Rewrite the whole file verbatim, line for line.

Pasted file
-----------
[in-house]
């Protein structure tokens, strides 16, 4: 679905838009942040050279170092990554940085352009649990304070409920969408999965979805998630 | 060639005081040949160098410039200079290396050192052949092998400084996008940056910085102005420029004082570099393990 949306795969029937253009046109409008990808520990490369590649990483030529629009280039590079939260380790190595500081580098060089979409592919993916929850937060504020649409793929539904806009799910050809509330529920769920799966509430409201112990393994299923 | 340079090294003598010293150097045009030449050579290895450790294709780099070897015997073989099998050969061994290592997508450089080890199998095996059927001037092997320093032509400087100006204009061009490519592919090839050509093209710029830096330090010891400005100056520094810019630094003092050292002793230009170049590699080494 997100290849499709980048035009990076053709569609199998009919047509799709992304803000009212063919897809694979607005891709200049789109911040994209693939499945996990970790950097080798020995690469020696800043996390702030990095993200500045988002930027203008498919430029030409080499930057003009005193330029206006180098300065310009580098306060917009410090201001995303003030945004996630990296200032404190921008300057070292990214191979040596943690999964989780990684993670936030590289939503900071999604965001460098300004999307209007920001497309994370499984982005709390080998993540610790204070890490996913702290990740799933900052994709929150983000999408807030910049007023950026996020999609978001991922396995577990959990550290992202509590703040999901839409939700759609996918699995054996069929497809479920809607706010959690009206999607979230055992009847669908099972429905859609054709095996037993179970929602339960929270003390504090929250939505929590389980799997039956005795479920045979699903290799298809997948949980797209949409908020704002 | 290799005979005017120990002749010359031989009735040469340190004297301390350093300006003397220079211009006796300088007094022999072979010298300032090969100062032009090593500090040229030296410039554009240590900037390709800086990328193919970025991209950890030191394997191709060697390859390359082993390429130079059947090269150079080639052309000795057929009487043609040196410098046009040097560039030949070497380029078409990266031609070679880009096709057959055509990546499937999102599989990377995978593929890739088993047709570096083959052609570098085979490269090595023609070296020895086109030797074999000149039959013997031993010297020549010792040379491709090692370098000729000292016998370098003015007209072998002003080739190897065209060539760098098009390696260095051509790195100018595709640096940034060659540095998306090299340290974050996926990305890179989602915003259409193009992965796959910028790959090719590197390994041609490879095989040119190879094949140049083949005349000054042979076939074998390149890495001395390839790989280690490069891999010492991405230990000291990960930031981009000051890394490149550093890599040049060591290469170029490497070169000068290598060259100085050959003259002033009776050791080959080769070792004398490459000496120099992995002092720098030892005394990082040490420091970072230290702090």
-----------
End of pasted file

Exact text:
[in-house]
């Protein structure tokens, strides 16, 4: 679905838009942040050279170092990554940085352009649990304070409920969408999965979805998630 | 060639005081040949160098410039200079290396050192052949092998400084996008940056910085102005420029004082570099393990 949306795969029937253009046109409008990808520990490369590649990483030529629009280039590079939260380790190595500081580098060089979409592919993916929850937060504020649409793929539904806009799910050809509330529920769920799966509430409201112990393994299923 | 340079090294003598010293150097045009030449050579290895450790294709780099070897015997073989099998050969061994290592997508450089080890199998095996059927001037092997320093032509400087100006204009061009490519592919090839050509093209710029830096330090010891400005100056520094810019630094003092050292002793230009170049590699080494 997100290849499709980048035009990076053709569609199998009919047509799709992304803000009212063919897809694979607005891709200049789109911040994209693939499945996990970790950097080798020995690469020696800043996390702030990095993200500045988002930027203008498919430029030409080499930057003009005193330029206006180098300065310009580098306060917009410090201001995303003030945004996630990296200032404190921008300057070292990214191979040596943690999964989780990684993670936030590289939503900071999604965001460098300004999307209007920001497309994370499984982005709390080998993540610790204070890490996913702290990740799933900052994709929150983000999408807030910049007023950026996020999609978001991922396995577990959990550290992202509590703040999901839409939700759609996918699995054996069929497809479920809607706010959690009206999607979230055992009847669908099972429905859609054709095996037993179970929602339960929270003390504090929250939505929590389980799997039956005795479920045979699903290799298809997948949980797209949409908020704002 | 290799005979005017120990002749010359031989009735040469340190004297301390350093300006003397220079211009006796300088007094022999072979010298300032090969100062032009090593500090040229030296410039554009240590900037390709800086990328193919970025991209950890030191394997191709060697390859390359082993390429130079059947090269150079080639052309000795057929009487043609040196410098046009040097560039030949070497380029078409990266031609070679880009096709057959055509990546499937999102599989990377995978593929890739088993047709570096083959052609570098085979490269090595023609070296020895086109030797074999000149039959013997031993010297020549010792040379491709090692370098000729000292016998370098003015007209072998002003080739190897065209060539760098098009390696260095051509790195100018595709640096940034060659540095998306090299340290974050996926990305890179989602915003259409193009992965796959910028790959090719590197390994041609490879095989040119190879094949140049083949005349000054042979076939074998390149890495001395390839790989280690490069891999010492991405230990000291990960930031981009000051890394490149550093890599040049060591290469170029490497070169000068290598060259100085050959003259002033009776050791080959080769070792004398490459000496120099992995002092720098030892005394990082040490420091970072230290702090």